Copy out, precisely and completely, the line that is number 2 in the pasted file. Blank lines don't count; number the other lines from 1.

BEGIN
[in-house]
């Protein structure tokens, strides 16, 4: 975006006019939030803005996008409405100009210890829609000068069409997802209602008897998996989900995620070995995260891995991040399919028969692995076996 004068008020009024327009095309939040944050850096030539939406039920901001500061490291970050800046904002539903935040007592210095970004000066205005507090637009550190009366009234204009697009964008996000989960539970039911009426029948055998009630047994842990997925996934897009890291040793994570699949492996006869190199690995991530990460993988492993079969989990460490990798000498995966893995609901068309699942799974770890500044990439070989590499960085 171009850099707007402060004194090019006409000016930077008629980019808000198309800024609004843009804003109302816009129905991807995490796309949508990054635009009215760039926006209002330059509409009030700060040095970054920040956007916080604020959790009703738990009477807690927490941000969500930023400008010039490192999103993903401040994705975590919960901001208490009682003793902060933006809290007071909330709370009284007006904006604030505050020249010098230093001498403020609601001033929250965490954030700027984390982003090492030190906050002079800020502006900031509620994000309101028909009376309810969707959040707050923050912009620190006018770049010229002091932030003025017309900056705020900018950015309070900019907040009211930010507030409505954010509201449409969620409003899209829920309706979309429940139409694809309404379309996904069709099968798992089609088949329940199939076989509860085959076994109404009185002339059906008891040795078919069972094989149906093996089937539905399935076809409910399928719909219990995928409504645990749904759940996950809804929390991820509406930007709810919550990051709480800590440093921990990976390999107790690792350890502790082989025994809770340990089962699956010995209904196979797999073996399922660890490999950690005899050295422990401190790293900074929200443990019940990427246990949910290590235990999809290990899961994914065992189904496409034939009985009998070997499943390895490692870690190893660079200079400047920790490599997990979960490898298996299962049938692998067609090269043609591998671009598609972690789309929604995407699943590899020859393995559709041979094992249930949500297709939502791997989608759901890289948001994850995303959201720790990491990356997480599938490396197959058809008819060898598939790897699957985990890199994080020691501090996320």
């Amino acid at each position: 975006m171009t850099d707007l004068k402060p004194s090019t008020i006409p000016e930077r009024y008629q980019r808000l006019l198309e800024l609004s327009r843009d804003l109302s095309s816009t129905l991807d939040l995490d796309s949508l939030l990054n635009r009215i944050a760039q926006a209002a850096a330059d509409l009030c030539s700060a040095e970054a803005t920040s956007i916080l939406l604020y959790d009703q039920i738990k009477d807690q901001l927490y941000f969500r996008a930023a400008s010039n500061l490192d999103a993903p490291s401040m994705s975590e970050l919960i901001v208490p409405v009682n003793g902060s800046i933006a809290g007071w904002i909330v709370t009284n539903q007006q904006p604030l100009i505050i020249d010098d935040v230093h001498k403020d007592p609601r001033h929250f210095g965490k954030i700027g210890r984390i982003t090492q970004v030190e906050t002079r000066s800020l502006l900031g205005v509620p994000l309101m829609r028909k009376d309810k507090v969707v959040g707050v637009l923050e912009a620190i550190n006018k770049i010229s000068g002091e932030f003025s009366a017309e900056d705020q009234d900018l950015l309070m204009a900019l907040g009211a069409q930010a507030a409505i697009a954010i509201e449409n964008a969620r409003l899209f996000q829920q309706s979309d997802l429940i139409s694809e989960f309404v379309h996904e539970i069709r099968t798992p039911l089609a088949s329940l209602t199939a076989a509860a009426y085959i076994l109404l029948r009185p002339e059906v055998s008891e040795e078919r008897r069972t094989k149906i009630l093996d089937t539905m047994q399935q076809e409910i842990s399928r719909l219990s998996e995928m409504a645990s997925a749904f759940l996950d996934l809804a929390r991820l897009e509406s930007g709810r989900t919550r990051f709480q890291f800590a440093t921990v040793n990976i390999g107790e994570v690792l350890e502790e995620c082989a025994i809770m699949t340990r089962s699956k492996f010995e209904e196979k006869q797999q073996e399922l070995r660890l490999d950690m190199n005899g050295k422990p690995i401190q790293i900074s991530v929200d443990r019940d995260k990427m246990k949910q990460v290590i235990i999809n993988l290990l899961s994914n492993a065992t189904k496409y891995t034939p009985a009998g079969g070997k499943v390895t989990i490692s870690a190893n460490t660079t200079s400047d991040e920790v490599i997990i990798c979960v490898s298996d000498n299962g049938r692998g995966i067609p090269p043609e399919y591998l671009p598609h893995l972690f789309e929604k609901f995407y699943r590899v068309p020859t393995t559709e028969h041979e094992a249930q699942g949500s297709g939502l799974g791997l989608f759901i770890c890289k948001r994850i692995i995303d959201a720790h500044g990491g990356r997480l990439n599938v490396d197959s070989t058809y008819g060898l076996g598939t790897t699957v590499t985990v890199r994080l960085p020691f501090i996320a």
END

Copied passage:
């Protein structure tokens, strides 16, 4: 975006006019939030803005996008409405100009210890829609000068069409997802209602008897998996989900995620070995995260891995991040399919028969692995076996 004068008020009024327009095309939040944050850096030539939406039920901001500061490291970050800046904002539903935040007592210095970004000066205005507090637009550190009366009234204009697009964008996000989960539970039911009426029948055998009630047994842990997925996934897009890291040793994570699949492996006869190199690995991530990460993988492993079969989990460490990798000498995966893995609901068309699942799974770890500044990439070989590499960085 171009850099707007402060004194090019006409000016930077008629980019808000198309800024609004843009804003109302816009129905991807995490796309949508990054635009009215760039926006209002330059509409009030700060040095970054920040956007916080604020959790009703738990009477807690927490941000969500930023400008010039490192999103993903401040994705975590919960901001208490009682003793902060933006809290007071909330709370009284007006904006604030505050020249010098230093001498403020609601001033929250965490954030700027984390982003090492030190906050002079800020502006900031509620994000309101028909009376309810969707959040707050923050912009620190006018770049010229002091932030003025017309900056705020900018950015309070900019907040009211930010507030409505954010509201449409969620409003899209829920309706979309429940139409694809309404379309996904069709099968798992089609088949329940199939076989509860085959076994109404009185002339059906008891040795078919069972094989149906093996089937539905399935076809409910399928719909219990995928409504645990749904759940996950809804929390991820509406930007709810919550990051709480800590440093921990990976390999107790690792350890502790082989025994809770340990089962699956010995209904196979797999073996399922660890490999950690005899050295422990401190790293900074929200443990019940990427246990949910290590235990999809290990899961994914065992189904496409034939009985009998070997499943390895490692870690190893660079200079400047920790490599997990979960490898298996299962049938692998067609090269043609591998671009598609972690789309929604995407699943590899020859393995559709041979094992249930949500297709939502791997989608759901890289948001994850995303959201720790990491990356997480599938490396197959058809008819060898598939790897699957985990890199994080020691501090996320």